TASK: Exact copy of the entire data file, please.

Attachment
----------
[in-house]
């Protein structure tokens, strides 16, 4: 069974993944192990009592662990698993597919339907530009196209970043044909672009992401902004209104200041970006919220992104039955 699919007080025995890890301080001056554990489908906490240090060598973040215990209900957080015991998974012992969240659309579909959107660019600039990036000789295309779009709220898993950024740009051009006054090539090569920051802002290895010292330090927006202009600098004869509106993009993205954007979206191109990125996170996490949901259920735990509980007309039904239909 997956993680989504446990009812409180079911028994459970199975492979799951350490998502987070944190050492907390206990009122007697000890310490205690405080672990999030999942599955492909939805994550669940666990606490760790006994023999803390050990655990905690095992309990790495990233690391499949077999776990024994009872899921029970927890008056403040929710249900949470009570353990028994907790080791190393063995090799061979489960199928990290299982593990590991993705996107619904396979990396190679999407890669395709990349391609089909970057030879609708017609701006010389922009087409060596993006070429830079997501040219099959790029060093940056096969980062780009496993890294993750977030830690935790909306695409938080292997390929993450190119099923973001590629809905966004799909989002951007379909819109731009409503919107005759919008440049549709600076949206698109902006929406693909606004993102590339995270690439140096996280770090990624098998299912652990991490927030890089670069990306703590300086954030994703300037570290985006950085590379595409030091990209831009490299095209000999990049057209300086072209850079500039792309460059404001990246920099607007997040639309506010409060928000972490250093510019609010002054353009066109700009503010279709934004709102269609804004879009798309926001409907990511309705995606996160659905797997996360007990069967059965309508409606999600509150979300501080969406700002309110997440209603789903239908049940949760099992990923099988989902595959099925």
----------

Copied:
[in-house]
């Protein structure tokens, strides 16, 4: 069974993944192990009592662990698993597919339907530009196209970043044909672009992401902004209104200041970006919220992104039955 699919007080025995890890301080001056554990489908906490240090060598973040215990209900957080015991998974012992969240659309579909959107660019600039990036000789295309779009709220898993950024740009051009006054090539090569920051802002290895010292330090927006202009600098004869509106993009993205954007979206191109990125996170996490949901259920735990509980007309039904239909 997956993680989504446990009812409180079911028994459970199975492979799951350490998502987070944190050492907390206990009122007697000890310490205690405080672990999030999942599955492909939805994550669940666990606490760790006994023999803390050990655990905690095992309990790495990233690391499949077999776990024994009872899921029970927890008056403040929710249900949470009570353990028994907790080791190393063995090799061979489960199928990290299982593990590991993705996107619904396979990396190679999407890669395709990349391609089909970057030879609708017609701006010389922009087409060596993006070429830079997501040219099959790029060093940056096969980062780009496993890294993750977030830690935790909306695409938080292997390929993450190119099923973001590629809905966004799909989002951007379909819109731009409503919107005759919008440049549709600076949206698109902006929406693909606004993102590339995270690439140096996280770090990624098998299912652990991490927030890089670069990306703590300086954030994703300037570290985006950085590379595409030091990209831009490299095209000999990049057209300086072209850079500039792309460059404001990246920099607007997040639309506010409060928000972490250093510019609010002054353009066109700009503010279709934004709102269609804004879009798309926001409907990511309705995606996160659905797997996360007990069967059965309508409606999600509150979300501080969406700002309110997440209603789903239908049940949760099992990923099988989902595959099925």